These include the jaw-droppingly cavalier approach taken by Manhattan Project scientists who theorised a risk of as much as 10 per cent that the atomic bomb would set the skies and seas alight. And yet they proceeded with the Trinity test in July 1945 when World War II was all but won.
We're told too, how the US had preplanned targets that would destroy every city in the Soviet Union and China in the advent of a nuclear war with Russia.
The policy lasted until at least 1968, even though the Sino-Soviet split between the two former communist allies was by then almost a decade old, Ellsberg tells Fairfax Media. Such a general nuclear war would kill 600 million people – mostly in the Warsaw Pact nations and China, but also more than 100 million in western European nations allied to the US – Ellsberg managed to glean from a senior White House official working for US president John F. Kennedy.
Ellsberg, who turns 87 next month, credits the emergence of Donald Trump for rekindling interest in nuclear issues. The release of the Hollywood blockbuster The Post – dramatising how his Vietnam War disclosures helped transform The Washington Post newspaper – has also bolstered interest in his book (which was turned down by 17 publishers before Bloomsbury took it up).
Despite his portrayal in the film, Ellsberg was far more than a marine grunt [an officer, in fact]. Rather, he had served as a highly regarded consultant with RAND Corp with "go anywhere, ask anything, see anything" clearance.
Such access included a near front-row seat to the 1962 Cuban Missile Crisis that brought the world to the brink of nuclear annihilation.
In fact, Ellsberg once had documents too – some 8000 pages he'd secretly copied – on those years. That stash had been more than the 7000-page Vietnam War study he'd managed to make public in 1971.
His original plan was to release the Pentagon Papers as a "tactical" move to deal with the immediate issue of "where the bombs are falling right now", Ellsberg reveals in the new book.
He separated the mostly nuclear documents from the Vietnam story, giving the former to his brother, Harry, for safe-keeping in his home in Westchester County, New York. Fearing their discovery at the time newspapers were running the Vietnam leaks, Harry moved the hoard – inside a garbage bag within a cardboard box – from under a compost heap to a nearby urban dump just a day before plain-clothed men swooped on his garden.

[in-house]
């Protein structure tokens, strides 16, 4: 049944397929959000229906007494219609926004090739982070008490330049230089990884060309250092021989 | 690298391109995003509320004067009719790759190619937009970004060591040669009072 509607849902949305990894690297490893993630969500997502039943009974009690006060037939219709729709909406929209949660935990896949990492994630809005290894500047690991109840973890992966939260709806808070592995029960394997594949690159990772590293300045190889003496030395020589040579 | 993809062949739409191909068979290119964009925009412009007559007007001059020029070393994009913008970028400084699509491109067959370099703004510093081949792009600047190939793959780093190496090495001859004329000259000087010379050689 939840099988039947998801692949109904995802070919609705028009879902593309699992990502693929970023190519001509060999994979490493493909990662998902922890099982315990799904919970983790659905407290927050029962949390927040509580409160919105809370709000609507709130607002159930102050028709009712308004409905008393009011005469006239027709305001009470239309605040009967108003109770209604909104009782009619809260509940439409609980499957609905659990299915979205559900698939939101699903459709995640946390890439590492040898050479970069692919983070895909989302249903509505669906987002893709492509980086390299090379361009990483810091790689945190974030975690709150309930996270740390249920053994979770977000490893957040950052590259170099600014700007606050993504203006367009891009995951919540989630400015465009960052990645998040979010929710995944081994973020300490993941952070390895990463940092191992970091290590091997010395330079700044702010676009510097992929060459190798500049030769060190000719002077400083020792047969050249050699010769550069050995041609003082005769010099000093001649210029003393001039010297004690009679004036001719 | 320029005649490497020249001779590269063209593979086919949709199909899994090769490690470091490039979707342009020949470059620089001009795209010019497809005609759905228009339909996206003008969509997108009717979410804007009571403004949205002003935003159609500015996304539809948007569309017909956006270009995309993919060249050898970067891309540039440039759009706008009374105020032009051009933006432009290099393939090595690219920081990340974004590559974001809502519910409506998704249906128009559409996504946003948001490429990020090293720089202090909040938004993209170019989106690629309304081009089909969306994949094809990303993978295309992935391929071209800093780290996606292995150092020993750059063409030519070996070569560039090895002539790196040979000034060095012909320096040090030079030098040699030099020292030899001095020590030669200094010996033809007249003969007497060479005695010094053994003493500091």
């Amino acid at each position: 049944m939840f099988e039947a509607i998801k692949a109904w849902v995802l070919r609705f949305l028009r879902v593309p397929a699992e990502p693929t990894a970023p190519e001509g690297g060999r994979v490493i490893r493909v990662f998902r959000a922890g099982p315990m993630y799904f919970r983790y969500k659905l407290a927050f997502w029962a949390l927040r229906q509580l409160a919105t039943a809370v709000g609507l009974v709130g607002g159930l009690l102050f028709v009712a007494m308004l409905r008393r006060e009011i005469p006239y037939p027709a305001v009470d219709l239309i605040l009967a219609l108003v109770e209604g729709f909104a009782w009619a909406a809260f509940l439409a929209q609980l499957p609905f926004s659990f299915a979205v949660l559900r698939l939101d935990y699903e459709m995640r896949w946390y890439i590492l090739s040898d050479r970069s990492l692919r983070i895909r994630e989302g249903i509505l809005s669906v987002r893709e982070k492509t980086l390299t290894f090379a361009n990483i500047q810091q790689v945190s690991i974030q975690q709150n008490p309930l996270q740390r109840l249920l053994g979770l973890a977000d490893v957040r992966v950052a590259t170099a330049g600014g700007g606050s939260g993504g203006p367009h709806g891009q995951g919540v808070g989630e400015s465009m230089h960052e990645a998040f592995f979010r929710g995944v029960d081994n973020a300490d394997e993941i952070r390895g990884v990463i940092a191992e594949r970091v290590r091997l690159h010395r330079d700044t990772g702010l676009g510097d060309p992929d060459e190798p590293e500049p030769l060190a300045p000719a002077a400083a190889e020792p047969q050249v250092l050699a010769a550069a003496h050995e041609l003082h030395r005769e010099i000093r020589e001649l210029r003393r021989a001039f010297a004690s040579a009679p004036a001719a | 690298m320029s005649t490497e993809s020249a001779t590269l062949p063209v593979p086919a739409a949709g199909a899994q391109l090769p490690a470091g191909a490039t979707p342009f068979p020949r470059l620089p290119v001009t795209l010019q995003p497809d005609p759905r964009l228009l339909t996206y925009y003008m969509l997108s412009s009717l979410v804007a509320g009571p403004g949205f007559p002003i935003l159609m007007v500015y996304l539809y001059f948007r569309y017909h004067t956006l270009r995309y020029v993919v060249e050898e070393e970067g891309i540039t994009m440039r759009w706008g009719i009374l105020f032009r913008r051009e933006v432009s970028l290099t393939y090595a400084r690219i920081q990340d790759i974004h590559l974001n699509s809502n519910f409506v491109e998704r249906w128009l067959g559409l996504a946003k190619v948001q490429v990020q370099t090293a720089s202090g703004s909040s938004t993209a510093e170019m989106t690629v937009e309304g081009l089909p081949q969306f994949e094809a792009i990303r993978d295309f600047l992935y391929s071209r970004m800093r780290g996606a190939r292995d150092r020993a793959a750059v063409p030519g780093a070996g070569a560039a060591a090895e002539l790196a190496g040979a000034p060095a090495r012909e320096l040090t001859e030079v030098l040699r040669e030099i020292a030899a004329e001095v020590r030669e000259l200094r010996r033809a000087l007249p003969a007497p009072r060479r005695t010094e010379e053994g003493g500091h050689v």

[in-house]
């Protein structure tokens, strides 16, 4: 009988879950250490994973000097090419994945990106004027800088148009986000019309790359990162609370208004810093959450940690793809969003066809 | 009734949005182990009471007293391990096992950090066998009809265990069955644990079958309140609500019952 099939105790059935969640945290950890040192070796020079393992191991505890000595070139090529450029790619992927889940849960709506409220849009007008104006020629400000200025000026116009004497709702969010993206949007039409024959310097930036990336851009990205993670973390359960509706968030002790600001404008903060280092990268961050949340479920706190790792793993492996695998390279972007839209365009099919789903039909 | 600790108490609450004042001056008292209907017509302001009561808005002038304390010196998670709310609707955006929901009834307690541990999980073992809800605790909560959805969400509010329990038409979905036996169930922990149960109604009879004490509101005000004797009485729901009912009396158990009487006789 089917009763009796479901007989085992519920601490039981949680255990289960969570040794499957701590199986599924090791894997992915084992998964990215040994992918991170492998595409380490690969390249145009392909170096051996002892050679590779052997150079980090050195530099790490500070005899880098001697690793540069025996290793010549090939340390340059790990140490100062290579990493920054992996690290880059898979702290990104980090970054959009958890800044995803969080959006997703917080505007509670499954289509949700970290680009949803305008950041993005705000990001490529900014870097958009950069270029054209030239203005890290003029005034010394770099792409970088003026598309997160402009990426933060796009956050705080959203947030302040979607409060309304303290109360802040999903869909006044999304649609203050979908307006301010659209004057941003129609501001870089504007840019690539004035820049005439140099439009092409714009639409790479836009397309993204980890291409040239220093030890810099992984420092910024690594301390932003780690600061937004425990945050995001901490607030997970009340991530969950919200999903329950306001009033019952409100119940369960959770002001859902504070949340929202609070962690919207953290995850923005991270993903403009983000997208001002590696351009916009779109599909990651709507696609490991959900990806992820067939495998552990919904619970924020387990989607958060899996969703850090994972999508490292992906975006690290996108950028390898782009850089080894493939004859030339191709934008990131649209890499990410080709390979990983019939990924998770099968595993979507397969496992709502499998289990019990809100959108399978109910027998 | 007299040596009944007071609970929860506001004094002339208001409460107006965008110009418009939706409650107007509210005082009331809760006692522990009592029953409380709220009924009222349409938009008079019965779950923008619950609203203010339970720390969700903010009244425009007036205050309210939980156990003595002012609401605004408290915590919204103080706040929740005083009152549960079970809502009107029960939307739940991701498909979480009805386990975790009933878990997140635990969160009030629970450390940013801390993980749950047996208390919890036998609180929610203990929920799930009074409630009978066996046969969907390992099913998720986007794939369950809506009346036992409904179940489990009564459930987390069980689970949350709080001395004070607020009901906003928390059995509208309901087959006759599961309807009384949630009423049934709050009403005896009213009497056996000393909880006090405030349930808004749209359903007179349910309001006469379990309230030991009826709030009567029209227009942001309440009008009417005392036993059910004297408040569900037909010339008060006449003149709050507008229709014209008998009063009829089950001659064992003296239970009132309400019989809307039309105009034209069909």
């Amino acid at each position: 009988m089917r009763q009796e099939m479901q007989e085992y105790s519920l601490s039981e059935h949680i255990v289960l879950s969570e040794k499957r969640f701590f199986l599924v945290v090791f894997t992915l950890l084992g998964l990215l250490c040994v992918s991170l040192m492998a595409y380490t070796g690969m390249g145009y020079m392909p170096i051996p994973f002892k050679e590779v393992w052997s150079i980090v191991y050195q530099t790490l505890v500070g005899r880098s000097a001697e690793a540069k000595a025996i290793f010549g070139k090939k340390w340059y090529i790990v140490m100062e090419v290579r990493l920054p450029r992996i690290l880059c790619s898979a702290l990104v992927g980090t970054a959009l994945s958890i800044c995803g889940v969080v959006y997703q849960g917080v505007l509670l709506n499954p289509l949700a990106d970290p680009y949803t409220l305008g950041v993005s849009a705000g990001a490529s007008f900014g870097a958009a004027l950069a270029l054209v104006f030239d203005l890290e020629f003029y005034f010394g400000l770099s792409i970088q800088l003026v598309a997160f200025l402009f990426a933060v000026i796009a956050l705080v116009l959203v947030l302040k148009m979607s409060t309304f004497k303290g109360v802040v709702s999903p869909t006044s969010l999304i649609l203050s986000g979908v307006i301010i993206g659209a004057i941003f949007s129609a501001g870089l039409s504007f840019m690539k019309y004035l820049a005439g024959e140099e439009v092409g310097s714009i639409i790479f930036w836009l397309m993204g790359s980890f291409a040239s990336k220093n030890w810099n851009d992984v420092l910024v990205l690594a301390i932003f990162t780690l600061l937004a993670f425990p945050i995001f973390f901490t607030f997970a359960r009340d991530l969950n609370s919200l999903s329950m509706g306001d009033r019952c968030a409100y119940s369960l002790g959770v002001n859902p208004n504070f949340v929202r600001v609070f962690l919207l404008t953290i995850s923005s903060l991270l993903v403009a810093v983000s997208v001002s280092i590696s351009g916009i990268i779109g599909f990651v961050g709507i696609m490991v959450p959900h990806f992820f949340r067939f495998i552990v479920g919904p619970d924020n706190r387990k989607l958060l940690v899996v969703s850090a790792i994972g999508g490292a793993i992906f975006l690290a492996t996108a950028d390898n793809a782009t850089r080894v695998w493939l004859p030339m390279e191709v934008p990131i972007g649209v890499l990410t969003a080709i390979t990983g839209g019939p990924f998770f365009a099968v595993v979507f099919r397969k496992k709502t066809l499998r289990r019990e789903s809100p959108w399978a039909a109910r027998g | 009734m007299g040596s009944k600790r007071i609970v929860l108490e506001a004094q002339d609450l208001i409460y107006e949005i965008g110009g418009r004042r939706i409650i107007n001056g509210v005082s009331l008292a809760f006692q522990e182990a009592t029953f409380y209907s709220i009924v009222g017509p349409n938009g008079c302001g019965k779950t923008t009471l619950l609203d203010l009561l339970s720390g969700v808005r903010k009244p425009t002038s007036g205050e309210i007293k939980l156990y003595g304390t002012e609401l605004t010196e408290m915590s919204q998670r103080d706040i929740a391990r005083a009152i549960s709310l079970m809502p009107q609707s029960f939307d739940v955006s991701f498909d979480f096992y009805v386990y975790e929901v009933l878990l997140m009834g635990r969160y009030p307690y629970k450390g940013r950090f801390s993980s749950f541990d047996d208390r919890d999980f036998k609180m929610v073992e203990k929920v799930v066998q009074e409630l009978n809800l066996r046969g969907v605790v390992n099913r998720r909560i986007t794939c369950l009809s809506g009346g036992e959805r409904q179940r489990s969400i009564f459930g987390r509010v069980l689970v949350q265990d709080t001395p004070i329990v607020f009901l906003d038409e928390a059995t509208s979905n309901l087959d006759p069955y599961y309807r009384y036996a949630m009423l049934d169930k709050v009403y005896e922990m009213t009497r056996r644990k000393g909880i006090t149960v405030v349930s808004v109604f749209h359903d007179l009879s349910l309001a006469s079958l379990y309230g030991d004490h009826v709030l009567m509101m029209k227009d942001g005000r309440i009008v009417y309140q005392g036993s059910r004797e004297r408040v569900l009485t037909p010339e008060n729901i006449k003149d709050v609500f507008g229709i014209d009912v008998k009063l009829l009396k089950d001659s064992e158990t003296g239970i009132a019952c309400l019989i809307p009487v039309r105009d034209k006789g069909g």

The fall-back plan, though, didn't anticipate a near-hurricane strength storm which collapsed the bluff where the documents were buried into a larger landfill below. Months of weekend digging, even with a backhoe, failed to find them.
"I didn’t say I had copied documents because I had lost them, unfortunately, so I didn’t draw attention to the fact," Ellsberg tells Fairfax Media.
Still, enough material has surfaced since to allow Ellsberg to detail the complex "Doomsday" arrangements – and the Soviet "dead hand" equivalent – that have keep the world much closer to nuclear devastation than most people realise over the past six decades.
"A large amount, probably more than half, has been confirmed" he says, such as from freedom of information efforts and releases by the National Security Archive. "Of course what has not come out are my own notes and my own feelings about it exactly."
Ellsberg remains frustrated that more people aren't aware of the close calls.
These include the October 1960 false alarm given by a new radar complex in Thule Air Base on Greenland that declared a 99.9 per cent certainty of Soviet missiles heading towards the US, only to learn later that the system was picking up signals bouncing off the moon as it rose over Norway. (Operators discounted the threat because Soviet leader Nikita Khruschev was in New York to attend a United Nations gathering at the time.)
"I testified under oath [about the nuclear risks] and it wasn’t even mentioned in the newspaper accounts, including a lot of what’s in this book," he says. "The 600 million dead, stuff like that, pretty dramatic, but nobody ever paid much attention to it because I didn’t have a document to back it up."
Also overlooked, to Ellsberg's frustration, are two chapters in his new book devoted to the original Doomsday quandary – that an atomic bomb could trigger the ignition of nitrogen in the atmosphere and hydrogen in the oceans.